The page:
Fiction and Transcendental Knowledge
Transcendentalism explores how we experience the world, our bodies, our fellow human beings and morality—and knowledge as instituted in the natural sciences and humanities. It seeks to establish the boundaries of (or to “critique”) our knowledge and power to act.
Dr. Augustin Dumont, Canada Research Chair in Transcendental Philosophy, hopes to reinvigorate the current approach to “transcendental philosophy,” the school of thought founded by German philosopher Emmanuel Kant at the end of the Age of Enlightenment.
Researchers often tend to slot transcendentalism into one epistemological tradition or another (i.e., relative to the act of knowing per se) or into one ontology or another (through which we ponder the layers of our existence). But Dumont and his research team would like to see transcendental discourse acquire a more privileged status as the genesis of the various epistemic and ontological points of view. Filtered through our experience, such a genesis is at once inseparable from and irreducible to these myriad viewpoints, to the extent that it is not “one” viewpoint among others.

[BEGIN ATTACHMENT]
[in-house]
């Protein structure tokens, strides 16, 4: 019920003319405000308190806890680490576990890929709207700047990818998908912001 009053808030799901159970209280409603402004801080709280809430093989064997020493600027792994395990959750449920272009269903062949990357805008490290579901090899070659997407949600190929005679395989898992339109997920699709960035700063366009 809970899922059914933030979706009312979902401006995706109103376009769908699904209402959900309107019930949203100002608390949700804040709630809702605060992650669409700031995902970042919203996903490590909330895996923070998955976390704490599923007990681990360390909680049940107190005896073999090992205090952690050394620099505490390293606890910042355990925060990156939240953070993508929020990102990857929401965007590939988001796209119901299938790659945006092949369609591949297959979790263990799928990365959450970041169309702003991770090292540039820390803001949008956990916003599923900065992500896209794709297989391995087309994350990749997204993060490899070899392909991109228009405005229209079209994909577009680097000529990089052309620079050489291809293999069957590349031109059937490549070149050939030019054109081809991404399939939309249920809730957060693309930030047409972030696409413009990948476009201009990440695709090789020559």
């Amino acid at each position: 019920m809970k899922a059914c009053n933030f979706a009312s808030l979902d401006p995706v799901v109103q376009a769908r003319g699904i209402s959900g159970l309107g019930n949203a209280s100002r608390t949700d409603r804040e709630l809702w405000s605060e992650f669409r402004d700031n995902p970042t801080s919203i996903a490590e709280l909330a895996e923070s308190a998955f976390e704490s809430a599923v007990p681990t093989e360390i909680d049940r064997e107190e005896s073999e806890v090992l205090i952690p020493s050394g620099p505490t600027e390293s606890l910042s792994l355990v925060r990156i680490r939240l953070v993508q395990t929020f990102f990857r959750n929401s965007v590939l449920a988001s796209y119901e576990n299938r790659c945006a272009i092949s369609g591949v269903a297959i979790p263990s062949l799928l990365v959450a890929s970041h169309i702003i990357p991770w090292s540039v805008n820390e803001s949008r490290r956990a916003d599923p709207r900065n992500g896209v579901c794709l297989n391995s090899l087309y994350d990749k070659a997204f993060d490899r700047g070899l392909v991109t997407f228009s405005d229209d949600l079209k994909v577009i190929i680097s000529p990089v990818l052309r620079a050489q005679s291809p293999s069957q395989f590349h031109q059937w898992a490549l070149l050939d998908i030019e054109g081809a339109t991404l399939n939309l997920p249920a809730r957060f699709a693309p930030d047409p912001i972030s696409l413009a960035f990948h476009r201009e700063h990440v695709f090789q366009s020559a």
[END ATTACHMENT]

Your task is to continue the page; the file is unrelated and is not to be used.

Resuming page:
Dumont and his team seek to rethink the imaginary dimension of transcendentalism and of the experience it makes possible. They are beginning by focusing on the history of philosophy, using innovative methods to revisit the theoretical conceptions of imagination and its practical applications across philosophical writings. They will then consider the possibility of bringing transcendentalism into the current debate while exploring its dimension as fiction critical of experience.